Why be poor when we can be rich? Constructing responsible mining in El Pangui, Ecuador
Mining companies operating in Latin America are giving Corporate Social Responsibility (CSR) more attention than before, in part because of the rise in mining-related conflicts and criticism about the industry's social and environmental impacts. Companies propose that CSR could play an important role in mitigating conflict or lessening its risk. This article argues that the opposite may also be the case. As the mining conflict in El Pangui, Southeast Ecuador transforms social territorial dynamics, CSR also has a function in those transformations by contributing to the polarisation of conflict. The paper provides a brief ethnographic account of the ongoing conflict in El Pangui, and critically examines the moves made by the company, Corriente Resources Inc., to illustrate how CSR discourses and programmes may play an adverse role in social conflict.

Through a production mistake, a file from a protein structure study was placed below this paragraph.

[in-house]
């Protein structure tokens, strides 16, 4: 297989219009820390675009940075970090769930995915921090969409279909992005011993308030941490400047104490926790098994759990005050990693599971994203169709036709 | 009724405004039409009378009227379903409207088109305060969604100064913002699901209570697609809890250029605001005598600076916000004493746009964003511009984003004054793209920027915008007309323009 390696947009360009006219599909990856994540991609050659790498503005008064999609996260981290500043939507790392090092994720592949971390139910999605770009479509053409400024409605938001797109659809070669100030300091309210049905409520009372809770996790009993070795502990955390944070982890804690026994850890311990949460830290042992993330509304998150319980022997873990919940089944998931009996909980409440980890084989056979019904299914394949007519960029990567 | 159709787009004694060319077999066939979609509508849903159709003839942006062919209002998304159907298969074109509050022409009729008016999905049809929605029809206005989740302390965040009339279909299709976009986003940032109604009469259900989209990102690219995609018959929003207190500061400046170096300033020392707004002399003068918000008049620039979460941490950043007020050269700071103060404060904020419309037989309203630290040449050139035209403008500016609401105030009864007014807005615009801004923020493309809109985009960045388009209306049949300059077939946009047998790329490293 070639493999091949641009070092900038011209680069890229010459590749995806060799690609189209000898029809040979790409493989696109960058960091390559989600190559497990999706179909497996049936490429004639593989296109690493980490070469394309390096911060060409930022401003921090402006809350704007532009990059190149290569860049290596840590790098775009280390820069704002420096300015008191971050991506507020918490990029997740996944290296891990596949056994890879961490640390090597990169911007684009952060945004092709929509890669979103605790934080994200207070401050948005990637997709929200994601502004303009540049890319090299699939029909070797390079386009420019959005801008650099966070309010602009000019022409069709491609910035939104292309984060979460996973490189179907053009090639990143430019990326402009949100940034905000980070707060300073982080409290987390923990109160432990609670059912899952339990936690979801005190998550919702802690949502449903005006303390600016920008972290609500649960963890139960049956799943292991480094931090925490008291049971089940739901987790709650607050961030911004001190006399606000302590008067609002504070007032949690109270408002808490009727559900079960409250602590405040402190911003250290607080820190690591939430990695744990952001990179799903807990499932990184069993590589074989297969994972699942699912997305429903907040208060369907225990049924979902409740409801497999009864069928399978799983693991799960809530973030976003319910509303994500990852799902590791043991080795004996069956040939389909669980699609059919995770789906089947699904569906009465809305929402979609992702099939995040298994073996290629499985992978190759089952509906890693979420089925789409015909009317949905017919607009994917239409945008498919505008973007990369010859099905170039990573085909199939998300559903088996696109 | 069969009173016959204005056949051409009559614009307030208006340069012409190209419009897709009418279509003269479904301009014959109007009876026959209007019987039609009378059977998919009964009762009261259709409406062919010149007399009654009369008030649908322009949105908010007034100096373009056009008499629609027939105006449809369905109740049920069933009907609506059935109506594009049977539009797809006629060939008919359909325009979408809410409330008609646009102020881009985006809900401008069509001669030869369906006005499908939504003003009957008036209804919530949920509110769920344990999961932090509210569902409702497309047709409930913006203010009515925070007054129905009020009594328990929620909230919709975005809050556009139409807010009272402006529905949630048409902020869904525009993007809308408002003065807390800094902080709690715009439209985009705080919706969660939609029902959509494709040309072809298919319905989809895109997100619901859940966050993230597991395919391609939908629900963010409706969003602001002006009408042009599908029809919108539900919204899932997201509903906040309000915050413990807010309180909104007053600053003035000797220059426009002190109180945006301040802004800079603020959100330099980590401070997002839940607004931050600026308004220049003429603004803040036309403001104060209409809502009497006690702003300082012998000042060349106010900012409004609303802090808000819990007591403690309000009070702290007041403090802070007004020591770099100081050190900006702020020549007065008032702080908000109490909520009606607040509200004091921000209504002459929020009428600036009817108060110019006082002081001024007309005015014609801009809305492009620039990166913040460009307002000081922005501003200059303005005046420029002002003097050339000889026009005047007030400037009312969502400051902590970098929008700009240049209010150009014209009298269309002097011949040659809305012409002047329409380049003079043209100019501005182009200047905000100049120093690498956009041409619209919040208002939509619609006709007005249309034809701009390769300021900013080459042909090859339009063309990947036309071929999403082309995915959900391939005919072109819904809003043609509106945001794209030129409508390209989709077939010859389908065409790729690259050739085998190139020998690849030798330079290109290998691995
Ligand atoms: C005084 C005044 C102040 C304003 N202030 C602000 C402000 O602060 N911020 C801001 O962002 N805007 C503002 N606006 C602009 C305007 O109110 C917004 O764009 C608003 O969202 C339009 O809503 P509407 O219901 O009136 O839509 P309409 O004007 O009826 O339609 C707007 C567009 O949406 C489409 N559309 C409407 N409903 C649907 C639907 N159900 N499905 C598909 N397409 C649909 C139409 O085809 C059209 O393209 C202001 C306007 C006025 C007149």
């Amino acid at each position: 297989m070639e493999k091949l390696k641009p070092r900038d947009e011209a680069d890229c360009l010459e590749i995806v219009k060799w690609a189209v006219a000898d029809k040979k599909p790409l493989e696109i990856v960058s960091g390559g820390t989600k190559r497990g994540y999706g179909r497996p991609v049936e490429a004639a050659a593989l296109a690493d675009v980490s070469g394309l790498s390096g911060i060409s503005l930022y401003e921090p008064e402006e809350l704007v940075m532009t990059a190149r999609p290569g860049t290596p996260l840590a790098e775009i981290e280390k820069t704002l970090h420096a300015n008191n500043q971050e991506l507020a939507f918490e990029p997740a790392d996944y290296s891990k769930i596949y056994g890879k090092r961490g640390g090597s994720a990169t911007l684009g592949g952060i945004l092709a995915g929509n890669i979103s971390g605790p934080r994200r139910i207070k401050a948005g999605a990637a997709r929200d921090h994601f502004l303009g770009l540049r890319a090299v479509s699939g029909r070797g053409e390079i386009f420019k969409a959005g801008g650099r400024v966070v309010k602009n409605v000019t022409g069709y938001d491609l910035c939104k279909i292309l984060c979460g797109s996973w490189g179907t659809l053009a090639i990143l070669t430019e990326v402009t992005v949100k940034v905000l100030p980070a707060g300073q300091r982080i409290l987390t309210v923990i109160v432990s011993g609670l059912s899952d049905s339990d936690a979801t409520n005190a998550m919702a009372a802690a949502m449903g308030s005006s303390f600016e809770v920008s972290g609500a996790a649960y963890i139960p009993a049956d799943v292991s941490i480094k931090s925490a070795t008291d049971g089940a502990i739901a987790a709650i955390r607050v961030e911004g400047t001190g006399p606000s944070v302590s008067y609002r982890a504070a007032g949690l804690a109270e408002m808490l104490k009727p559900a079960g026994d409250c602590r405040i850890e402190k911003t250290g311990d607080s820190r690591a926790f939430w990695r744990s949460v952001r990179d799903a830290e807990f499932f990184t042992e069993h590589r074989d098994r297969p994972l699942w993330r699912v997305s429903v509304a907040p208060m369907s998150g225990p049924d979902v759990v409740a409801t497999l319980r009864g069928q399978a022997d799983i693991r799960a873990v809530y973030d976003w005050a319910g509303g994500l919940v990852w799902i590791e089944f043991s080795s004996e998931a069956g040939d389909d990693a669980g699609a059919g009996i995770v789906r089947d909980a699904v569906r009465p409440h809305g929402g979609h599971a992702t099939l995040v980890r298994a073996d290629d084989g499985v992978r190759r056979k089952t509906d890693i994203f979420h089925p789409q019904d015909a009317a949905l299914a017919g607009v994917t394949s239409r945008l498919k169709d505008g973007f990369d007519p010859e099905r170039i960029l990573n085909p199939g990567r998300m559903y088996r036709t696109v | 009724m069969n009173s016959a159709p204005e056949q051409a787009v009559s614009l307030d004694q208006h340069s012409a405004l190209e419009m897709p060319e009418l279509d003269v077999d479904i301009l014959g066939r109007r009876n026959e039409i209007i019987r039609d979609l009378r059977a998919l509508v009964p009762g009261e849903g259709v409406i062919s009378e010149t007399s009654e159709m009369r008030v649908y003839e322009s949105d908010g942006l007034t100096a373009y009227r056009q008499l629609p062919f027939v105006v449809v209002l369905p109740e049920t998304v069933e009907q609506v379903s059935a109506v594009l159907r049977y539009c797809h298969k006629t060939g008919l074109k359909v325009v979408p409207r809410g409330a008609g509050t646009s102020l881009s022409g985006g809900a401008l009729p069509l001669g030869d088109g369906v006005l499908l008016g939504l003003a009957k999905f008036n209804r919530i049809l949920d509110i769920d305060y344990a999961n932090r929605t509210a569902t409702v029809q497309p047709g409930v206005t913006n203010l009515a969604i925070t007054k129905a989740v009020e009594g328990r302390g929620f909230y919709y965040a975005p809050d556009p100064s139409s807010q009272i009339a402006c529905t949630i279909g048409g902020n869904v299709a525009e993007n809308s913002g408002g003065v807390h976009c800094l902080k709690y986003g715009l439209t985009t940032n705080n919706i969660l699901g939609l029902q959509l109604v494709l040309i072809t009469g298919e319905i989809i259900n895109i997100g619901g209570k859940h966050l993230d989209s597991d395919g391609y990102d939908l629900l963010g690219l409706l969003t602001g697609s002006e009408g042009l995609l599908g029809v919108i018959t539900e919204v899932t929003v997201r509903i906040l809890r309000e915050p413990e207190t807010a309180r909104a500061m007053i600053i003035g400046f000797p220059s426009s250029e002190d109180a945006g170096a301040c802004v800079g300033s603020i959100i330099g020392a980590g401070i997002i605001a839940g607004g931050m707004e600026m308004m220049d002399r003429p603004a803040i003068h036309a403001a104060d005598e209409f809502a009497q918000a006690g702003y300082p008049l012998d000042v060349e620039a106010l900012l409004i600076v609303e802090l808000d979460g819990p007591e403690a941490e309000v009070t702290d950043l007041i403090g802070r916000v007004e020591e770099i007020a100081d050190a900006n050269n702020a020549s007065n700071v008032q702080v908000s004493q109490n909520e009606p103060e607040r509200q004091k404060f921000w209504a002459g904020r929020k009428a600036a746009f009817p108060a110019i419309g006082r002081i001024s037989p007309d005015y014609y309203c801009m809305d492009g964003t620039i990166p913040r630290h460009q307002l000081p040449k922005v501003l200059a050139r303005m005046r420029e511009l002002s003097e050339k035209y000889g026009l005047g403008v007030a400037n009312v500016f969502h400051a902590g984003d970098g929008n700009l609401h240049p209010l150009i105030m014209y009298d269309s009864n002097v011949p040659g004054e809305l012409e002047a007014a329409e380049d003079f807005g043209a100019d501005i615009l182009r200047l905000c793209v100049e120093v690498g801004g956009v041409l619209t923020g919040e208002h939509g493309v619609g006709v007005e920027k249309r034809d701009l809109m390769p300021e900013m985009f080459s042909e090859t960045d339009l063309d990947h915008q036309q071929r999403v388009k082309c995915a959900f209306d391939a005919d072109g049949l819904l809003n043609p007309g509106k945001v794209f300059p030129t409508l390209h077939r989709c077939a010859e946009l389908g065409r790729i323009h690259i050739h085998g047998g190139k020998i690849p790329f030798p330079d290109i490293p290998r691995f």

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- Matthew Himley, 2010. "Global Mining and the Uneasy Neoliberalization of Sustainable Development," Sustainability, MDPI, Open Access Journal, vol. 2(10), pages 3270-3290, October.
- Ralph Hamann & Paul Kapelus, 2004. "Corporate Social Responsibility in Mining in Southern Africa: Fair accountability or just greenwash?," Development, Palgrave Macmillan, vol. 47(3), pages 85-92, September.
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